Monday, June 5, 2023

Photos: ‘Preventive Conservation’ in a Venetian palace

Art restorers in Venice are conducting an ambitious surveillance project to analyze and manipulate precious artifacts and elaborate ornamentation in a historic Venetian palace that was at the center of political life in the powerful Maritime Republic of Venice.

The project at the Doge’s Palace, run by Venice’s Fondazione Musei Civici, began in June and will run for 14 months as restorers examine every centimeter of the palace’s surfaces – known as the Palazzo Ducale – which houses some of the world’s most spectacular There are artworks, including paintings by Tintoretto and Titian.

The Italian government has provided 500,000 euros ($530,000) in funding for the project.

Using mobile scaffolding so they can work on small portions at a time and leave the space open for visitors, restorers climb a series of ladders to the roof each day where their tools include soft brushes and syringes.

In the Chamber of the Great Council, one of the world’s largest paintings, Tintoretto’s “Il Paradiso” at about 150 square meters (1,600 sq ft), restorer Alberto Marcone is mapping the surface centimeter by centimeter, the decayed parts taking into account the intervention or restoration will be required.

The information will subsequently go into a database that will help the team not only decide whether they need to intervene with smaller works or where a larger conservation effort is needed, but also to monitor the conservation status of the artwork over time also.

On the other side of the room, another restorer works on an elaborate frieze around the ceiling, dusting off the paintings, looking for paint and decay. In the nearby Hall of Ten, a restorer is carefully injecting glue into a gold-painted wooden ornament to prevent it from rotting.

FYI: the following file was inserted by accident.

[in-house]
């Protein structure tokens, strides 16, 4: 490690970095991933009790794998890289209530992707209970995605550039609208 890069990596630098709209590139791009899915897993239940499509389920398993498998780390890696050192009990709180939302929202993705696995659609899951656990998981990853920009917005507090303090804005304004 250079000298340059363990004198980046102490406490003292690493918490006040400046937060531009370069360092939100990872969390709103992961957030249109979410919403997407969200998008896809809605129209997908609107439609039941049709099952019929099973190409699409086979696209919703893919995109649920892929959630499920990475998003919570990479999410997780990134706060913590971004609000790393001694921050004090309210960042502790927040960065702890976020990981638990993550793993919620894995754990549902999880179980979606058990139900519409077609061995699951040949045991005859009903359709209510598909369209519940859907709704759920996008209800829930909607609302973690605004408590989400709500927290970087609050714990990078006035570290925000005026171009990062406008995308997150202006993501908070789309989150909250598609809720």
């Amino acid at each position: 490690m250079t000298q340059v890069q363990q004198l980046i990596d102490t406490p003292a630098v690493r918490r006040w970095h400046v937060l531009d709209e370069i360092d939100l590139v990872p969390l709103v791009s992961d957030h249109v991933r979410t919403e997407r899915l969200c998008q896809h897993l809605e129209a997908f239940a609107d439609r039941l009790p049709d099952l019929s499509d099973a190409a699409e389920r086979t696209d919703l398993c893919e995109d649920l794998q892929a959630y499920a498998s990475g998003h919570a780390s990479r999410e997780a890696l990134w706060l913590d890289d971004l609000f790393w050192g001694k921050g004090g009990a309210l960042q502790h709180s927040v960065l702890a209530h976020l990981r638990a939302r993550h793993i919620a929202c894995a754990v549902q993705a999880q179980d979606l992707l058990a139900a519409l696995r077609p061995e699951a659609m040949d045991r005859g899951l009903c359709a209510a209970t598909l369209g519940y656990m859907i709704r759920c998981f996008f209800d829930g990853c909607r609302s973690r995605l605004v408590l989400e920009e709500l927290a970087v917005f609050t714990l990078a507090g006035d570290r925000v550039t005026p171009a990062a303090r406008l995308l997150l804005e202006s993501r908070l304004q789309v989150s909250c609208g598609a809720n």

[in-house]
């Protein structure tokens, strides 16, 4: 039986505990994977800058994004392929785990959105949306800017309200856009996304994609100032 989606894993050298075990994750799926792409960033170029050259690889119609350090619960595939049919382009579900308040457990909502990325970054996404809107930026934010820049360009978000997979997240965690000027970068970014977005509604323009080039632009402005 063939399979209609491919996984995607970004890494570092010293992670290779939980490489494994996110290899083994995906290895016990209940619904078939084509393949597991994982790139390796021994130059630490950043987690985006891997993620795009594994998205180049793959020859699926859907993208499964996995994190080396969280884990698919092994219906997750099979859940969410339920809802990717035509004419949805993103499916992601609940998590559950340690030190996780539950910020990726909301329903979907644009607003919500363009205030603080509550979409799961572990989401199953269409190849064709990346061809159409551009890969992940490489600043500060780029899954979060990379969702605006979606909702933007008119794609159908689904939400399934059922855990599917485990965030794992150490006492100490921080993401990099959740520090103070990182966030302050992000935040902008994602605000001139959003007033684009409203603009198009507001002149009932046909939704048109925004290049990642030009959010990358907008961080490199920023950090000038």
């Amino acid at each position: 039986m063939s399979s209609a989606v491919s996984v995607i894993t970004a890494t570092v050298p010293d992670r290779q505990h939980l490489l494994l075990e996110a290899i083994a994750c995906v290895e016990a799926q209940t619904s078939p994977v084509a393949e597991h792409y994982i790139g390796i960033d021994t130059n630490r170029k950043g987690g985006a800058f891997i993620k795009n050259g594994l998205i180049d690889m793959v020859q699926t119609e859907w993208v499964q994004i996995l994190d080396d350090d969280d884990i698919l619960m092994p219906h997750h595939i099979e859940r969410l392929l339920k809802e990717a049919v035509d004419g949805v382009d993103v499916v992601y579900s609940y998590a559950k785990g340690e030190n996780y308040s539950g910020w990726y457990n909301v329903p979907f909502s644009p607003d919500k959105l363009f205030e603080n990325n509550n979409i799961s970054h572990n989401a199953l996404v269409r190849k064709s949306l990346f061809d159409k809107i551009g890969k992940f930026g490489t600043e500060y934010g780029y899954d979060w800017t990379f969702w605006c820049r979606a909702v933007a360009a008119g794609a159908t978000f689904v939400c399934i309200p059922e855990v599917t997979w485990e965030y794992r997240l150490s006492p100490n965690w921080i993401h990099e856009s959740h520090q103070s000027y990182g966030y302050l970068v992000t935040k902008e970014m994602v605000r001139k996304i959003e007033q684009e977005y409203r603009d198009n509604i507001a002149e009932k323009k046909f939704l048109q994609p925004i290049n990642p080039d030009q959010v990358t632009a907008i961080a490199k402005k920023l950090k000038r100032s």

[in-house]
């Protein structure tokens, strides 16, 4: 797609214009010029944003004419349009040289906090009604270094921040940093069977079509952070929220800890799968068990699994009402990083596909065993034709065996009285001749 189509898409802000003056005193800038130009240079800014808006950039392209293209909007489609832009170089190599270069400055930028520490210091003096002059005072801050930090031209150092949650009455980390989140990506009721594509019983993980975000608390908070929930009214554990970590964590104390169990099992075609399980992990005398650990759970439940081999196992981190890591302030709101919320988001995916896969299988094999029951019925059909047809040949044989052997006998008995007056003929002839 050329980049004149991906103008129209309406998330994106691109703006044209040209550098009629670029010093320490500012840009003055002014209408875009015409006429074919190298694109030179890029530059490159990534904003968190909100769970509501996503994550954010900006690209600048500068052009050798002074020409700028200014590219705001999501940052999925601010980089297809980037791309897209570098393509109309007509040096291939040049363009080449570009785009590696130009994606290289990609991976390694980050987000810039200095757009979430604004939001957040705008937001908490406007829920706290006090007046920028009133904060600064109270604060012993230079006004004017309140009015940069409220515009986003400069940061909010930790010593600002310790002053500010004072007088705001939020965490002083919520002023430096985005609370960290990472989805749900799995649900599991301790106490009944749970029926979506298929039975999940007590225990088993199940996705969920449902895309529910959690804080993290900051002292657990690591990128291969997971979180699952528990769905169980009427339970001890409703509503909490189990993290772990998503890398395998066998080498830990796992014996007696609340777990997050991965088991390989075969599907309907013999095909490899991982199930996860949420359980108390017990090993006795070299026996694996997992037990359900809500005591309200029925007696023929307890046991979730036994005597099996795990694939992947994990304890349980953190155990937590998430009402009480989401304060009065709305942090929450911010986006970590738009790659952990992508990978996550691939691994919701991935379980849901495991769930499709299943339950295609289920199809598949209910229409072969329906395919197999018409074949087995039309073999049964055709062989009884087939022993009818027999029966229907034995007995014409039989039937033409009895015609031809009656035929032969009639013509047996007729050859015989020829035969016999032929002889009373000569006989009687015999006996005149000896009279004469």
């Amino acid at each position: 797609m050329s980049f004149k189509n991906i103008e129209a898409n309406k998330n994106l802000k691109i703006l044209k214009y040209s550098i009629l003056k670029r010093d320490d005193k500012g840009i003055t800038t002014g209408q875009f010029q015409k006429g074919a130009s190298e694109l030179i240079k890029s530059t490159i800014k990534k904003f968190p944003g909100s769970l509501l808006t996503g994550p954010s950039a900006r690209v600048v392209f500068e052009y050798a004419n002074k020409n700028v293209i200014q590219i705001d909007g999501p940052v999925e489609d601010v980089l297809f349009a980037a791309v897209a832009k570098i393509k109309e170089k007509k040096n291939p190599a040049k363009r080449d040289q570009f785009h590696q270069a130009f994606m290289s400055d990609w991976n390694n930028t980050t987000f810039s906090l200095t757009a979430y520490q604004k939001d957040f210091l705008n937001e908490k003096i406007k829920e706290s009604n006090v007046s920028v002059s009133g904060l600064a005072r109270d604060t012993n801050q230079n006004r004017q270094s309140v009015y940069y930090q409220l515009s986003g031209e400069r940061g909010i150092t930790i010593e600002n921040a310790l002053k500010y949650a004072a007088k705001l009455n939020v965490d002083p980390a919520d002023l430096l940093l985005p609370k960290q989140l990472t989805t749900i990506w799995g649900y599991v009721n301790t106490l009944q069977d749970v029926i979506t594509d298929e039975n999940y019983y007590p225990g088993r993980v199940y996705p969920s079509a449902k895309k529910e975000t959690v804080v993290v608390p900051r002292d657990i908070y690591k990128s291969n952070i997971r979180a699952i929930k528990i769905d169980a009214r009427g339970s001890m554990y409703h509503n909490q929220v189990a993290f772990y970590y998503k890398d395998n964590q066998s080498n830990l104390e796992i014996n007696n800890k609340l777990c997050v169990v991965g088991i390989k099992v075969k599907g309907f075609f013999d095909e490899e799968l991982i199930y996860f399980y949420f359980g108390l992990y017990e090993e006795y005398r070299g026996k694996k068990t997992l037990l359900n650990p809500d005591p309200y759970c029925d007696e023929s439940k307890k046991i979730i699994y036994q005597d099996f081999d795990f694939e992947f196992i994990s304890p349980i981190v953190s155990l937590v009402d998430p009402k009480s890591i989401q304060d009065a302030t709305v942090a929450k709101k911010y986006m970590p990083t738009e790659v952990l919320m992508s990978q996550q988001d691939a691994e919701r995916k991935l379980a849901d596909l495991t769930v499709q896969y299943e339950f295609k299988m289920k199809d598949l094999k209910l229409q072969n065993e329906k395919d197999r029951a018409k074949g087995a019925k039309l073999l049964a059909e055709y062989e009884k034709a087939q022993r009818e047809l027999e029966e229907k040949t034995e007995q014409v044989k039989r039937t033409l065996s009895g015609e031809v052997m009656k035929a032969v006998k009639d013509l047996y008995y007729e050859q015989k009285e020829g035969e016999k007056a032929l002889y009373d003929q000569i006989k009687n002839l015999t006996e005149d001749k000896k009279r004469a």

The project’s director, architect Arianna Abate, explains an effort that makes arts monitoring a top priority, giving it considerable time and money, is almost unheard of. Such “preventive conservation” could be “the new frontier of conservation,” she says as she stands on the scaffolding next to “Il Paradiso.”

Abate says his primary work is visual and tactile, but also includes monitoring with magneto-material, endoscopic, photographic and multispectral techniques.

In some cases, the decay is so severe that they require immediate intervention, so the team has set up a temporary studio in the Doge’s private chapel where restorers can work on individual paintings.

Once all work has been completed, other groups, such as the US non-profit organization Save Venice, will step in to help advance any restoration deemed necessary.

The humidity and salt water are particularly hard on architecture and artworks in Venice, a 1,600-year-old city built on a lagoon with its ancient palaces connected by canals. The Doge’s Palace is located on the edge of St Mark’s Square facing the lagoon, with a canal running down its banks.

Times of National
Times of National
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